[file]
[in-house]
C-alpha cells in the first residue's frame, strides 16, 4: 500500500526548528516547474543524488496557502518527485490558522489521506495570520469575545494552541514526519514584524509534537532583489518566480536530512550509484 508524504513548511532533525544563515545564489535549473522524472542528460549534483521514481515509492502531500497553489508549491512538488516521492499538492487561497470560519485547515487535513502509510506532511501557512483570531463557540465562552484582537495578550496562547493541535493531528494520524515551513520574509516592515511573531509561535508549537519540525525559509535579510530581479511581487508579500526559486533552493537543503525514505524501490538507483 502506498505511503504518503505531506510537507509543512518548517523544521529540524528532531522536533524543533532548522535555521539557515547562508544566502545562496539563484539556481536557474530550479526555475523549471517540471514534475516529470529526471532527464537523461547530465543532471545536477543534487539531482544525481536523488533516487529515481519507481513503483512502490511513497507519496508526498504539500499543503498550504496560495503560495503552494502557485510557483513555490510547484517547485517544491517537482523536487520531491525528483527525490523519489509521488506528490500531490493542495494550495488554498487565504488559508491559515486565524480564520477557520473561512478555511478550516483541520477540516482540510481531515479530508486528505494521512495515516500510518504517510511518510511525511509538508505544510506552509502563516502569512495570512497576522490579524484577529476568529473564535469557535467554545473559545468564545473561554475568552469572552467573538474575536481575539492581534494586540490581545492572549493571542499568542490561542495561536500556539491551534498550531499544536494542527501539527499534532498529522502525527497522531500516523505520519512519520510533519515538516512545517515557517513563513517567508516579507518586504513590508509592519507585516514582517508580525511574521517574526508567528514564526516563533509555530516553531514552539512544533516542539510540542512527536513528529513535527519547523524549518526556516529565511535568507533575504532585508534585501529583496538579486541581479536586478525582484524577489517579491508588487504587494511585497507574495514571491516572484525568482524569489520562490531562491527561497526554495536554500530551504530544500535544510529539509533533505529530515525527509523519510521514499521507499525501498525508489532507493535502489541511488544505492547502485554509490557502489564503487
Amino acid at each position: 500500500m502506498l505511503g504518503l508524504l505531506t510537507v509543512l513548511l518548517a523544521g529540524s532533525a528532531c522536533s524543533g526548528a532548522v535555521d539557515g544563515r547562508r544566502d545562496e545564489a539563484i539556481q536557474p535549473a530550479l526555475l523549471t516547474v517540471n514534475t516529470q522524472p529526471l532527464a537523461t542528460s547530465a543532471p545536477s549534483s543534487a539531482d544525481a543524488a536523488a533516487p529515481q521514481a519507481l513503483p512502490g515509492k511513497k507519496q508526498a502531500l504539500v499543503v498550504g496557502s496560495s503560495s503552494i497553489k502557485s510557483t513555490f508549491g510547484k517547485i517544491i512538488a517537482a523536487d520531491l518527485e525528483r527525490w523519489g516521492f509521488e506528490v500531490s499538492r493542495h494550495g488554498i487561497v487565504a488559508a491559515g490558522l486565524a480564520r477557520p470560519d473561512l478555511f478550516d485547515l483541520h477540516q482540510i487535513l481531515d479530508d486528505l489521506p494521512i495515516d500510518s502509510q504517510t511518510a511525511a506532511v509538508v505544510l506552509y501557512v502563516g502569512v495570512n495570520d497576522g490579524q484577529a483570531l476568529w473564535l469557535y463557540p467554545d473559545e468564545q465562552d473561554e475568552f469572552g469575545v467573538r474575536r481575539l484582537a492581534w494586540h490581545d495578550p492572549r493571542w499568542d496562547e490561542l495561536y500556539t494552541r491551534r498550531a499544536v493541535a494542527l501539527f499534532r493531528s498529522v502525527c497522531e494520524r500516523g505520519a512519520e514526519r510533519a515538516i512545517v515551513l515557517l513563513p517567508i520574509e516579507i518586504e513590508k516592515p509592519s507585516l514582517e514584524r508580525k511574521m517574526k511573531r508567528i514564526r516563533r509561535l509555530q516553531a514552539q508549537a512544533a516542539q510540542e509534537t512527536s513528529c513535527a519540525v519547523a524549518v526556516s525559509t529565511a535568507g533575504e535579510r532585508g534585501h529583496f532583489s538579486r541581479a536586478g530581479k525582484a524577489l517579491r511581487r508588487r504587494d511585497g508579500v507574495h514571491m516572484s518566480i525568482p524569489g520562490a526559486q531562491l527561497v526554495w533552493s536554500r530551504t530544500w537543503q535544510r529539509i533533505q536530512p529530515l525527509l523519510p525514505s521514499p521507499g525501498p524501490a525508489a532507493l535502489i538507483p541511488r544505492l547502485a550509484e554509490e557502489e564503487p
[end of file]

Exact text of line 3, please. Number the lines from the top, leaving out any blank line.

Amino acid at each position: 500500500m502506498l505511503g504518503l508524504l505531506t510537507v509543512l513548511l518548517a523544521g529540524s532533525a528532531c522536533s524543533g526548528a532548522v535555521d539557515g544563515r547562508r544566502d545562496e545564489a539563484i539556481q536557474p535549473a530550479l526555475l523549471t516547474v517540471n514534475t516529470q522524472p529526471l532527464a537523461t542528460s547530465a543532471p545536477s549534483s543534487a539531482d544525481a543524488a536523488a533516487p529515481q521514481a519507481l513503483p512502490g515509492k511513497k507519496q508526498a502531500l504539500v499543503v498550504g496557502s496560495s503560495s503552494i497553489k502557485s510557483t513555490f508549491g510547484k517547485i517544491i512538488a517537482a523536487d520531491l518527485e525528483r527525490w523519489g516521492f509521488e506528490v500531490s499538492r493542495h494550495g488554498i487561497v487565504a488559508a491559515g490558522l486565524a480564520r477557520p470560519d473561512l478555511f478550516d485547515l483541520h477540516q482540510i487535513l481531515d479530508d486528505l489521506p494521512i495515516d500510518s502509510q504517510t511518510a511525511a506532511v509538508v505544510l506552509y501557512v502563516g502569512v495570512n495570520d497576522g490579524q484577529a483570531l476568529w473564535l469557535y463557540p467554545d473559545e468564545q465562552d473561554e475568552f469572552g469575545v467573538r474575536r481575539l484582537a492581534w494586540h490581545d495578550p492572549r493571542w499568542d496562547e490561542l495561536y500556539t494552541r491551534r498550531a499544536v493541535a494542527l501539527f499534532r493531528s498529522v502525527c497522531e494520524r500516523g505520519a512519520e514526519r510533519a515538516i512545517v515551513l515557517l513563513p517567508i520574509e516579507i518586504e513590508k516592515p509592519s507585516l514582517e514584524r508580525k511574521m517574526k511573531r508567528i514564526r516563533r509561535l509555530q516553531a514552539q508549537a512544533a516542539q510540542e509534537t512527536s513528529c513535527a519540525v519547523a524549518v526556516s525559509t529565511a535568507g533575504e535579510r532585508g534585501h529583496f532583489s538579486r541581479a536586478g530581479k525582484a524577489l517579491r511581487r508588487r504587494d511585497g508579500v507574495h514571491m516572484s518566480i525568482p524569489g520562490a526559486q531562491l527561497v526554495w533552493s536554500r530551504t530544500w537543503q535544510r529539509i533533505q536530512p529530515l525527509l523519510p525514505s521514499p521507499g525501498p524501490a525508489a532507493l535502489i538507483p541511488r544505492l547502485a550509484e554509490e557502489e564503487p